He said it was severe drought conditions that caused the four members of the operation to farm together because some of its land had water while other acres did not. In those days, Glenn said the farm consisted of about 600 acres, half of what it is today. “By California standards, we are still a small farm but we’re pretty big in Colorado,” he noted.
Today, Michael—the son of Jerre—heads the sales department, while Glenn manages the operation of the shed. Together they share in the operation of the farm. Glenn’s wife, Carmen, is involved in the administration of the company, largely working to help facilitate the firm’s H-2A program. Glenn said it remains a family farm that continues to carry on the tradition of their ancestors. In fact, two members of the fifth generation have joined the company: Michael’s son Clay and Trey Tateyama, son of one of Glenn’s sisters. There are other family members that may join in subsequent years, including Glenn’s children Kyle and Kellie, who are currently in college. But Glenn said he does not push any family member into the farming business. While he has enjoyed his career, he said, “it is hard way to make a living. If you are not fully committed, you should do something else.”
For Hirakata Farms, even the weather was easier to overcome than the cantaloupe contamination issue that upended the Colorado melon deal eight years ago. “That was very difficult,” he says. “In 2011, we basically had to start all over. We had to put in a new packing shed and build it from the ground up. Financially, it was difficult.”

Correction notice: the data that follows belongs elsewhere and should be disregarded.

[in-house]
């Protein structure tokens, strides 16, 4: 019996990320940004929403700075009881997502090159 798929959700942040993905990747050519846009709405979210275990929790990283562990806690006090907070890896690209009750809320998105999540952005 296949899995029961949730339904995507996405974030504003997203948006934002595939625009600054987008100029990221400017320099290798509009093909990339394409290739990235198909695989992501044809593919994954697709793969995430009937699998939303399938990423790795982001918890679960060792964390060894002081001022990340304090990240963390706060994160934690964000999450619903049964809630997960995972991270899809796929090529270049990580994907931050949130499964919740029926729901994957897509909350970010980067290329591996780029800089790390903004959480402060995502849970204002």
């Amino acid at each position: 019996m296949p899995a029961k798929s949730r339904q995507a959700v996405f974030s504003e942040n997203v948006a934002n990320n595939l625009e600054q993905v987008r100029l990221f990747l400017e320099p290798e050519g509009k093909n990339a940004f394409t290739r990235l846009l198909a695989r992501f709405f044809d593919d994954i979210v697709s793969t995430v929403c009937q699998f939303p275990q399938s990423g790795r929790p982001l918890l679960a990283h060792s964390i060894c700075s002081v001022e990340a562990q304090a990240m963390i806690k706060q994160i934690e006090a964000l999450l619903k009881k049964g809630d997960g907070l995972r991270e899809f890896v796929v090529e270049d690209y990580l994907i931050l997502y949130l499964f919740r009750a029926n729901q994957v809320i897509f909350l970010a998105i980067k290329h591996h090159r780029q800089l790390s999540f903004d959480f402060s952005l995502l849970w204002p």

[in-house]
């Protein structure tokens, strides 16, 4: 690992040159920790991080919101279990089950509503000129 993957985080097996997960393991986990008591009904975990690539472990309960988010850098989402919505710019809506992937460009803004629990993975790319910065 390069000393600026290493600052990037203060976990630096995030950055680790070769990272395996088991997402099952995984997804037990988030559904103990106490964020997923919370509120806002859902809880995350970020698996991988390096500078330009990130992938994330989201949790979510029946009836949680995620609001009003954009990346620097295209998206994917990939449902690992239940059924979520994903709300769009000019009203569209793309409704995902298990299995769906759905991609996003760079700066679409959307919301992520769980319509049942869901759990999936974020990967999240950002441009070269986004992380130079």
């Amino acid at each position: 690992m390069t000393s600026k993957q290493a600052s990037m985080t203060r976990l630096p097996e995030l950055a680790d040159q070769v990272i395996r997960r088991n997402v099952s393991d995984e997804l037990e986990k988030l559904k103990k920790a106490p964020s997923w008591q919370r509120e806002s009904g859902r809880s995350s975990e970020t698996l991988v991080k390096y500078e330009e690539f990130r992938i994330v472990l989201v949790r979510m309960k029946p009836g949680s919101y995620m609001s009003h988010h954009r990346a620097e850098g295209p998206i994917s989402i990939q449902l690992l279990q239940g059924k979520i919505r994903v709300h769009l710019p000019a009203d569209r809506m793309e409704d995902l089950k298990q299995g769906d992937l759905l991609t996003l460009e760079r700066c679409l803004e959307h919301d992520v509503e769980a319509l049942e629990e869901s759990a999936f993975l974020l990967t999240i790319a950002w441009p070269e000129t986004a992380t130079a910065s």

Hirakata Farms, in fact, was the first cantaloupe grower-shipper to rebuild its shed benefitting from the hard lessons learned the year before by another grower-shipper (in Colorado but not in Rocky Ford) who was at the center of listeria outbreak. “The following year, we were the only packing shed operating.”
The company reworked the process to include a single use washing system. Ultimately, the multiple use of water at the shed implicated in the contamination was blamed for the outbreak. Glenn said building the shed was a leap of faith. “We had a lot of sleepless nights that year wondering if anyone would buy our cantaloupes once the season started.”
But Glenn said there was a good deal of publicity about the safety and value of Rocky Ford cantaloupes, including a valuable endorsement by the governor. Hirakata Farms sells the vast majority of its production within the state of Colorado and 2012 proved to be a successful year.
Since then, other packers have come in and out of the deal, but for the last several years, including this one, Hirakata Farms is the only melon packer in Rocky Ford. Glenn said there are some truck farmers who sell their cantaloupes in the surrounding area without having them packed at his shed, but the handful of major growers in the area all use his packing shed. So Hirakata Farms not only had the first modern packing shed, but it apparently is going to be the last as well. He reiterated that the harvest and packing season only last a few months so it is a daunting calculation to invest the resources on a modern, food-safety compliant packing facility.
Hirakata Farms joined Western Growers a half a dozen years ago, prior to the association forming an alliance with the Colorado Fruit & Vegetable Growers Association, of which Hirakata is a board member. He said the association with Western Growers has been great for his operation as well as for the Colorado industry at large. “It’s been a great relationship. We use Western Growers in many ways but specifically Jason Resnick (Western Growers general counsel) has been a great help with our H-2A program. We use Western Growers to secure workers, which is a big issue in Colorado.”
In general, Glenn said the same external issues that plague West Coast agriculture impact his operation: weather, labor and regulations. He did admit that the regulations he has to deal with are not as onerous as those in California and so he can count that as another advantage as a Colorado fruit and vegetable grower.